Back in 2009, when I was just beginning to get my head around writing about the experiences of listening to the music of Arvo Pärt, I discussed his sensitivity to what I called the “inherent musical value” of sacred text. I suggested that one could take the mystical conception of the Word made flesh in The Gospel According to Saint John and follow it through to the Word made music through the grammar, logic, and rhetoric of Pärt’s music. Listening to Adam’s Lament, the latest ECM New Series recording (to be released tomorrow) of nine compositions by Pärt, eight of which are explicitly sacred music, I am more aware than ever of the intense religious devotion that he brings to his work and how that devotion is realized in the physical world of voices and instruments.
The title of the recording is also that of the first track. This is one of Pärt’s lengthier compositions, almost 25 minutes in duration; and it draws upon the writings of Saint Silouan the Athonite, so called because he served in the monastery on Mount Athos in Greece until his death in 1938. He was barely literate; but his texts, in Church Slavonic, were published in the Fifties by his pupil and biographer Archimandrite Sophrony, to whom “Adam’s Lament” is dedicated. The work is scored for choir and string orchestra, performed on this new recording by the combined vocal resources of the Latvian Radio Choir and the Vox Clamantis chamber choir, along with the Sinfonietta Riga, all under the direction of Tõnu Kaljuste, well known for his interpretation of Pärt’s scores.
The accompanying booklet provides an English translation of Silouan’s text by Rosemary Edmonds. It is far from sophisticated, yet it stands as one of the most intense reflections on Original Sin that one is likely to encounter; and Pärt realizes it with striking profundity through his consistently keen sense of both vocal and instrumental sonorities. Nevertheless, the source of that Church Slavonic text is likely to be far more alien to most listeners than the Latin sources for many of his other sacred compositions. Between the unfamiliarity of the language itself and the reverberations of Niguliste Church in Tallinn, most listeners are unlikely to grasp the actual linguistic source; and any such effort is impeded by the lack of either the source text or its transliteration in the booklet. Still, the general sense of the impressions evoked by the score should be sufficient to convey at least some measure of the depth of Pärt’s embodiment of Silouan’s words through music.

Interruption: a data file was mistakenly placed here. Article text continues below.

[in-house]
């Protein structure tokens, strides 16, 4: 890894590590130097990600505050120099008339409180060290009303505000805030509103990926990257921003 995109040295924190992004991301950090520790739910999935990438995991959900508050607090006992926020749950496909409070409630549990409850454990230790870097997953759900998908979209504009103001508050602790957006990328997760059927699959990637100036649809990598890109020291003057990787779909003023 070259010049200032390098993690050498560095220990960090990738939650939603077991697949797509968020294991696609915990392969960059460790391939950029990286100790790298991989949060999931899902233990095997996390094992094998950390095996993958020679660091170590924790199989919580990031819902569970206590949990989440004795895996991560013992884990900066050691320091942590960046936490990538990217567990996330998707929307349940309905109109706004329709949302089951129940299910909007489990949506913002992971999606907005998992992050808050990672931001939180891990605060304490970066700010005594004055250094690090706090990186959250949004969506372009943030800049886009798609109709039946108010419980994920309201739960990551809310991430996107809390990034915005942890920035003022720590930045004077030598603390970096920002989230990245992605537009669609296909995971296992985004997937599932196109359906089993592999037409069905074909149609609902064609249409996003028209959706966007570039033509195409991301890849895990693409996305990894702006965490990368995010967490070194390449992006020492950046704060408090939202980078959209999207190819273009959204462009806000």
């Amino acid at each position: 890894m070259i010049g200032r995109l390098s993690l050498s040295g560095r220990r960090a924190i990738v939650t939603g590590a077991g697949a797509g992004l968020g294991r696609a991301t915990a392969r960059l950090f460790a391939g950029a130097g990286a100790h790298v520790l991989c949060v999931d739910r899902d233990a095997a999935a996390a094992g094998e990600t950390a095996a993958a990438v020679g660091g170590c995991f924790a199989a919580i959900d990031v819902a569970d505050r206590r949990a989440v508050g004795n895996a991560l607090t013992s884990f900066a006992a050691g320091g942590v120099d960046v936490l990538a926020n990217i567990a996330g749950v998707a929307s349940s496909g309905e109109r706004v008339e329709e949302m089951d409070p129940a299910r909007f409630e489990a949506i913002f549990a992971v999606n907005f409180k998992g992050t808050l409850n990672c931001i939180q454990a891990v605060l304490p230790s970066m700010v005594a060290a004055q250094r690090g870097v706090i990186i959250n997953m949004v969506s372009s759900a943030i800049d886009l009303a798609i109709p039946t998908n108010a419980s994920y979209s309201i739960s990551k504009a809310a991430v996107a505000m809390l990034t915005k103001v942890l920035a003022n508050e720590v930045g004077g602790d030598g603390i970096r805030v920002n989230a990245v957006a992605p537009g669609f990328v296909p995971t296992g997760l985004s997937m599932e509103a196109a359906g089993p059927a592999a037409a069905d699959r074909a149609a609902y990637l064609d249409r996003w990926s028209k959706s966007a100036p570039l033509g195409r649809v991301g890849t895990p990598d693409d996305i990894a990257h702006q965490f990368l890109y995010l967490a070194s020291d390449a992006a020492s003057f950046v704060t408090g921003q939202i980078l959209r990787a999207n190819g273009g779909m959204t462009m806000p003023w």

Less problematic in this regard is his medium-length (less that fifteen minutes) cantata about an encounter between Saint Agathonicus and a leper. This is cast as a three-voice narrative for narrator (a female choir, members of the Estonian Philharmonic Chamber Choir), the leper (soprano Tui Hirv), and the abbot Agathonicus (baritone Rainer Vilu). Accompaniment is provided by a string orchestra (the Tallinn Chamber Orchestra). If the words are not crystal clear, one can at least recognize the alternation of the narrating voices; and the English text in the booklet accounts for what those voices are saying. Most important is the climax when the leper reveals himself as an angel sent to test the abbot, rendered with striking intensity through Pärt’s command of the instrumental dynamics.
Indeed, Pärt has been well served by CD technology due to his tendency to express himself through dynamics ranging from barely audible to (at least) fortississimo. The old vinyl recording processes could never handle such extremes. However, one needs relatively good equipment and the courage to turn up the volume to appreciate the full scope of Pärt’s expressiveness.
The remainder of the recording includes one other medium-length work, a setting of the “Salve Regina” hymn, and an assortment of shorter pieces in a variety of settings. The most striking of these would be “Beatus Petronius,” scored for two choirs, eight woodwinds, tubular bells, and string orchestra, performed by the Latvian Radio Choir and Sinfonietta Riga. There are also two lullaby settings, one for Christmas and one secular, which are delightfully expressive in their simplicity. These are saved for the last two tracks, as if to comfort the listener who has sustained the profundity of the preceding selections.